Psycho

1960; dir. Alfred Hitchcock; starring Anthony Perkins, Janet Leigh, Vera Miles

For thrilling suspense without stepping over the ‘scared silly’ line, Hitchcock is a good place to look, and Psycho is among his very best. The film follows Marion Crane (Leigh), a young woman on the run from the law after stealing $40,000. But the police are the least of her worries when she stays the night at a motel in the middle of nowhere, and meets its proprietor Norman Bates (Perkins). Psycho horrified audiences and filmmakers alike when it was first release in 1960. Now, it’s nowhere near as gory as modern slashers, but it has effortlessly retained its reputation as a product of masterful filmmaking.

House Of Wax

1953; dir. Andre DeToth; starring Vincent Price, Frank Lovejoy, Carolyn Jones

It wouldn’t be Halloween without a bit of Vincent Price. First on the list is House Of Wax, both a remake of Warner Bros’ Mystery Of The Wax Museum (1933) and the film that inspired 2005’s House Of Wax starring Paris Hilton. Price is mesmerising as Professor Henry Jarrod, a waxwork artist who seeks revenge after an associate burns down his wax museum — with Jarrod inside — to claim the insurance money. Though the film’s tone is more than a bit macabre, it’s still a lot of fun.

House On Haunted Hill

1959; dir. William Castle; starring Vincent Price, Carol Ohmart, Elisha Cook

The second Vincent Price flick pick is another haunted house film, making it the most Halloween-y film on this list. This time, he’s playing an eccentric millionaire who invites an eclectic group of people for a party at an allegedly haunted house, offering them $10,000 if they manage to make it through the night. It’s a fun take on the genre with plenty of spooks and scares, but not too many to handle.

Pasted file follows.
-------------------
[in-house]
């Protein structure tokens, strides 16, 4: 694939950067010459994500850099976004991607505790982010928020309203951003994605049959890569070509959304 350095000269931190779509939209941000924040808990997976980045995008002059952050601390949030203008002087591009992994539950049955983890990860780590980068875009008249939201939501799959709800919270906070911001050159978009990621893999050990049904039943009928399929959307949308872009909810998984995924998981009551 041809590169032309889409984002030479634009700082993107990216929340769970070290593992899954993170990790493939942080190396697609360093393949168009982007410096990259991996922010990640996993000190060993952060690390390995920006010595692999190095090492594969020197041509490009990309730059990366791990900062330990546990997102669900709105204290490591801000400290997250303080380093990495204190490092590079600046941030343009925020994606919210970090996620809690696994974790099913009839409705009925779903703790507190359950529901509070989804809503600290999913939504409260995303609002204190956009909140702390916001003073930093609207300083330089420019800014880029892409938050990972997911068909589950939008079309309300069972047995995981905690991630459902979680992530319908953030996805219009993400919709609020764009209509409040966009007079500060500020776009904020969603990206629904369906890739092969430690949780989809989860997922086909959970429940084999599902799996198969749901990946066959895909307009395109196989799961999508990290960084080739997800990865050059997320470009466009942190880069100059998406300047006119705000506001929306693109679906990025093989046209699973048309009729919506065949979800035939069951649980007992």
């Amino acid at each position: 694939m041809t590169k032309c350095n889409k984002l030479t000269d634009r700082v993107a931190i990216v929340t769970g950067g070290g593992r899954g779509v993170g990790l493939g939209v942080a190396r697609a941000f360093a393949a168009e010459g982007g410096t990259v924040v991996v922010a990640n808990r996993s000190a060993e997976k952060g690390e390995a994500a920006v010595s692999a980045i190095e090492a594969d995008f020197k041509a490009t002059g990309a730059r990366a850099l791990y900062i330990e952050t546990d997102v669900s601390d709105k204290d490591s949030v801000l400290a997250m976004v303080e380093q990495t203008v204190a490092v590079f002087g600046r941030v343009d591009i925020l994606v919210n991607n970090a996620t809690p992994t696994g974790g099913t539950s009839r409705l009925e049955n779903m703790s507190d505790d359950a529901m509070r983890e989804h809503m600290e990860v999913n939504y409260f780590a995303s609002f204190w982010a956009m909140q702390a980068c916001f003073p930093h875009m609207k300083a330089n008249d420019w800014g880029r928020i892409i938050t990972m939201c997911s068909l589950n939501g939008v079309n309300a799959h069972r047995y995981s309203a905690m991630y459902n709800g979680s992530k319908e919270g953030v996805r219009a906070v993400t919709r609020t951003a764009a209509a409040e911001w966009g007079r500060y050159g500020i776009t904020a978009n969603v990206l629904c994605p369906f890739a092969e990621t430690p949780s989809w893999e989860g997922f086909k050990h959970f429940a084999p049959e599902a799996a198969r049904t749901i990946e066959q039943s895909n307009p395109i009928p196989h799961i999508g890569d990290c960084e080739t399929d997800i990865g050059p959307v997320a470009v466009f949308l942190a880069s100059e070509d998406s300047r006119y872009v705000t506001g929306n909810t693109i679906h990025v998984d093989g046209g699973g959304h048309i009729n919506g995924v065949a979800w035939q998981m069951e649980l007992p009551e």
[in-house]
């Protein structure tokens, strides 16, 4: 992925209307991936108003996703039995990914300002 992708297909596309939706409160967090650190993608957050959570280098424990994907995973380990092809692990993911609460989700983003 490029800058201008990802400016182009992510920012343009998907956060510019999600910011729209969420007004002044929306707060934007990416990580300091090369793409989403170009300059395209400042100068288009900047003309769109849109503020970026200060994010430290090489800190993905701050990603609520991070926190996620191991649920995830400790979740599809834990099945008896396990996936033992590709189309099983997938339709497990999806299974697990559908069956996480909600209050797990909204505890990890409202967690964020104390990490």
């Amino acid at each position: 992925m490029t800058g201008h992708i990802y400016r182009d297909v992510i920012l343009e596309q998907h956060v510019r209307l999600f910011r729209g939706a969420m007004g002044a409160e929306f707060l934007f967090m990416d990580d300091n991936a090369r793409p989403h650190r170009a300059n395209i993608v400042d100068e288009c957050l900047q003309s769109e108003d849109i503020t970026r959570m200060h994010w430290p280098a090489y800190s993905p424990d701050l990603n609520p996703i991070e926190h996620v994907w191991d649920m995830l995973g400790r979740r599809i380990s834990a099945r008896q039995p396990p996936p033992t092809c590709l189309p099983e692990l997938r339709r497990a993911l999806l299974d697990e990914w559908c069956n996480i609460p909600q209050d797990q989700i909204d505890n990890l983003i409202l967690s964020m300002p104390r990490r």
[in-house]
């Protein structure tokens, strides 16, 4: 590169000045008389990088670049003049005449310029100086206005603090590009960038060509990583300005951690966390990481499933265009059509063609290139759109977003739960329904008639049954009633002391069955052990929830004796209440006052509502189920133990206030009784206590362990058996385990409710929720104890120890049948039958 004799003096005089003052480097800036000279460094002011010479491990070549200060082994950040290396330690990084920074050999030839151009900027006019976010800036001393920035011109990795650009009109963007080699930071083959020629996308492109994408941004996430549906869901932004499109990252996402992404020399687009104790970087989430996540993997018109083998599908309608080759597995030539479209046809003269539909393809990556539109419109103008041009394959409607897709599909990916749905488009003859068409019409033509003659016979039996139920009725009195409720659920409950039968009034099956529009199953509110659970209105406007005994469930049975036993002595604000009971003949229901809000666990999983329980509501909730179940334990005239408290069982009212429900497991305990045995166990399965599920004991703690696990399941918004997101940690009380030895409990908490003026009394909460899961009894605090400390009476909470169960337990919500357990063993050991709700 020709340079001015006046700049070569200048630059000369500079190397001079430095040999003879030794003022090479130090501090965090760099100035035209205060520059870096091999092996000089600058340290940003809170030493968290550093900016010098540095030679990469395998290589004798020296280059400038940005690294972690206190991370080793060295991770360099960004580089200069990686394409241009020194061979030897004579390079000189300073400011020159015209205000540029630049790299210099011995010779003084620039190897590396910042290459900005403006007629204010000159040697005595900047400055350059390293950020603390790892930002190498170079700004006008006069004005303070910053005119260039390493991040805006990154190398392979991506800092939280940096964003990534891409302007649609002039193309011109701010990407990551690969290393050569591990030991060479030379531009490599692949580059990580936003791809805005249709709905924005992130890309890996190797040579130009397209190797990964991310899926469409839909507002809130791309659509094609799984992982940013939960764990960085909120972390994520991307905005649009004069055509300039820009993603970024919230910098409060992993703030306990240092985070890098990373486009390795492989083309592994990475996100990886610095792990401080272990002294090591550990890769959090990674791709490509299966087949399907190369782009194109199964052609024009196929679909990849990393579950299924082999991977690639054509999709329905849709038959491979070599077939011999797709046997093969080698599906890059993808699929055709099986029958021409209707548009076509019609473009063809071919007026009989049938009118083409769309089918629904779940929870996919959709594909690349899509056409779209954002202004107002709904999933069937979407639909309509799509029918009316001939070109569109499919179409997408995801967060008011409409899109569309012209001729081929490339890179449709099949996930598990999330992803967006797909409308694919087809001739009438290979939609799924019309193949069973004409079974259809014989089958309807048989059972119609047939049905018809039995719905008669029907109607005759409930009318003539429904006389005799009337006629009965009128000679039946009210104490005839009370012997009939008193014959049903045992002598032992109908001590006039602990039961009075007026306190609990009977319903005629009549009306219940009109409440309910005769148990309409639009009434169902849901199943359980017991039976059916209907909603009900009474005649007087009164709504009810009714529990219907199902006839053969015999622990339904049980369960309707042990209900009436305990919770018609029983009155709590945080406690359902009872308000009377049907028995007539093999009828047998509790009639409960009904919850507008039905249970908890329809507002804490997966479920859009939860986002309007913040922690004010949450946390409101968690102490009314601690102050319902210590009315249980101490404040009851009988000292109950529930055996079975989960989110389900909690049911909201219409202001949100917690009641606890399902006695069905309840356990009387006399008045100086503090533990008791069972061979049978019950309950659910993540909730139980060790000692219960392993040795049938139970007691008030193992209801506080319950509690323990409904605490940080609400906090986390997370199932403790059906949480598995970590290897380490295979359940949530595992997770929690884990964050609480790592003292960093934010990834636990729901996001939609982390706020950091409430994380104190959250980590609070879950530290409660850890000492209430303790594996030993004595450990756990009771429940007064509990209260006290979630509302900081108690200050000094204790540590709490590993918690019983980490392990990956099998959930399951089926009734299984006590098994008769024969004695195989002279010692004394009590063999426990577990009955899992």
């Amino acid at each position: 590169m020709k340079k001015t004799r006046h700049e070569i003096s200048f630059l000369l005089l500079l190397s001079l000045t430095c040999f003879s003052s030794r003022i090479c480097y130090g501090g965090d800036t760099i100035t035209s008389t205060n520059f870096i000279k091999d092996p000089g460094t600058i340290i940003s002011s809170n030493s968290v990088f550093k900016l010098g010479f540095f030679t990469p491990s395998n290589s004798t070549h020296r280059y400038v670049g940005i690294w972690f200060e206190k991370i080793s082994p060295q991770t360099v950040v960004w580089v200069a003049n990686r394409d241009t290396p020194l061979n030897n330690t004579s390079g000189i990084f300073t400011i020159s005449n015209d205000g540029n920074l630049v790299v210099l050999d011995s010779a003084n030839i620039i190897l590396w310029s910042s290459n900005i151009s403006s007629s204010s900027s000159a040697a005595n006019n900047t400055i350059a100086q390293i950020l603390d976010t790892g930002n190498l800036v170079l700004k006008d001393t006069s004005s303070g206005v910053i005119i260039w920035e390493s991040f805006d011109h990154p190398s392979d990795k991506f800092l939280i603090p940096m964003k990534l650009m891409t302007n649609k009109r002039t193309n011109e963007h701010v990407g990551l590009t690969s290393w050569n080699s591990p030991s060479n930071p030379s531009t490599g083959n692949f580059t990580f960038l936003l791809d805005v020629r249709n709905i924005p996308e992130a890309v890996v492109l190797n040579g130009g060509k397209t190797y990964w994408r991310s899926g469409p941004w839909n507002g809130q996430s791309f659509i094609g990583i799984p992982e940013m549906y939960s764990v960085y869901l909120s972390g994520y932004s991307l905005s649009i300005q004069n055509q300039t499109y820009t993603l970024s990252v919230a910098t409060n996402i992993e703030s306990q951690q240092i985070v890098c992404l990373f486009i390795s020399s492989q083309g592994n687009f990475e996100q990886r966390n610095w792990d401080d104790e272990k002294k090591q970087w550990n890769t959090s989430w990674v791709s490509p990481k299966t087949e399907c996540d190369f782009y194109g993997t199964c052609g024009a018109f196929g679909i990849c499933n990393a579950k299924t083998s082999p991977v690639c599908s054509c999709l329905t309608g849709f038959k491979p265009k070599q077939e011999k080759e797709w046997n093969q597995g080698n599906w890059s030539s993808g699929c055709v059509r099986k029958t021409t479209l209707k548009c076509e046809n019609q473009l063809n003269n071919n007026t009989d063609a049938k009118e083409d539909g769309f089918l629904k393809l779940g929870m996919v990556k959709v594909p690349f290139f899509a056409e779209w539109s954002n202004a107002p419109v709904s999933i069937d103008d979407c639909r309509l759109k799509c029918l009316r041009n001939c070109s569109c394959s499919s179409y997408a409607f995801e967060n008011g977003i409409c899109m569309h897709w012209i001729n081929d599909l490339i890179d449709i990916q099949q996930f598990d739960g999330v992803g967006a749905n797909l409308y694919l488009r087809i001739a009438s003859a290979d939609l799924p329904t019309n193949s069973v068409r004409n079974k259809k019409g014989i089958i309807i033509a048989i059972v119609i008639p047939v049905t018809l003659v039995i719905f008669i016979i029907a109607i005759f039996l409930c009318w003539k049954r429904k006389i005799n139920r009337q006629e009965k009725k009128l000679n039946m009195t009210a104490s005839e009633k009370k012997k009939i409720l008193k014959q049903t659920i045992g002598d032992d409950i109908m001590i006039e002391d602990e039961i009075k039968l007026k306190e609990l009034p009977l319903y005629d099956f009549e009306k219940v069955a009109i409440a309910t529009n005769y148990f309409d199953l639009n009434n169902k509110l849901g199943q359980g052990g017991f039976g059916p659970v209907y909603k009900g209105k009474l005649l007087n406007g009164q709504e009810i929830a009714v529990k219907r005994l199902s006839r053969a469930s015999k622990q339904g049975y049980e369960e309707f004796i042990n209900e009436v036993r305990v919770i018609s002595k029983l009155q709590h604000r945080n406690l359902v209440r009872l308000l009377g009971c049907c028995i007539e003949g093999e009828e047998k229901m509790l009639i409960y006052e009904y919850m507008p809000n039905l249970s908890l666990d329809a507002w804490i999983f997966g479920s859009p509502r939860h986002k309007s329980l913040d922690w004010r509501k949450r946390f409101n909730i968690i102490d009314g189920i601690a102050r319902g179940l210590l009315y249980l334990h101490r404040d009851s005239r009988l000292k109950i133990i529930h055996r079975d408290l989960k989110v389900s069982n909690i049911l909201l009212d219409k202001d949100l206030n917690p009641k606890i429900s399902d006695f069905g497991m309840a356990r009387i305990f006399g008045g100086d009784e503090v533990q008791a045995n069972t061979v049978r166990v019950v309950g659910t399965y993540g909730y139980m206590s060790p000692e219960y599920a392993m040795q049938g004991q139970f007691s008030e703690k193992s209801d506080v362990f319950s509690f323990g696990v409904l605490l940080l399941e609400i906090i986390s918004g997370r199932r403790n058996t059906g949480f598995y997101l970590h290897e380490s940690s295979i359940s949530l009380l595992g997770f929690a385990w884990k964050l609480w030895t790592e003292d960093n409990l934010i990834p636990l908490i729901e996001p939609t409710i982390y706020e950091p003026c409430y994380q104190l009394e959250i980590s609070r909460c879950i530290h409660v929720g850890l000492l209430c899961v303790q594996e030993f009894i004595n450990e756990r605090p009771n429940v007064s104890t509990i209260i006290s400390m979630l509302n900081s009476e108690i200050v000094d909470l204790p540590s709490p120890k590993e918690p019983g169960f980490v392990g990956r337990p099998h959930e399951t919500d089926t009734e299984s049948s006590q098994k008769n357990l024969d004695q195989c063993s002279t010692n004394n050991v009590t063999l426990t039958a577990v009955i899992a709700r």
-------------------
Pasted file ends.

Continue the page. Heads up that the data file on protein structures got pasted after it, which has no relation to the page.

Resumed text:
Theatre Of Blood

1973; dir. Douglas Hickox; starring Vincent Price, Diana Rigg, Ian Hendry

This Vincent Price modern classic is definitely more on the bizarre and comedic side than some of his other his other work, but he’s still as menacing as ever. Price plays an actor flamboyantly named Edward Lionheart who fakes his death and then goes on a revenge-fuelled murder spree, killing off critics that gave him negative reviews, each in a manner very similar to murder scenes featured in the works of Shakespeare. If you love Vincent Price, Shakespeare, or ridiculous revenge movies, Theatre Of Blood is definitely one to check out ASAP.

The Birds

1963; dir. Alfred Hitchcock; starring Tippi Hedren, Rod Taylor, Jessica Tandy

Alongside PsychoThe Birds is one of the only Hitchcock films that toes the line between suspense thriller and flat-out horror. In her most iconic role, Tippi Hedren plays a young socialite who finds herself being terrorised by birds during a visit to Bodega Bay. The horror of The Birds would have little impact on fans of gore, but for horror newbies — and ornithophobics — it’s one hell of a ride.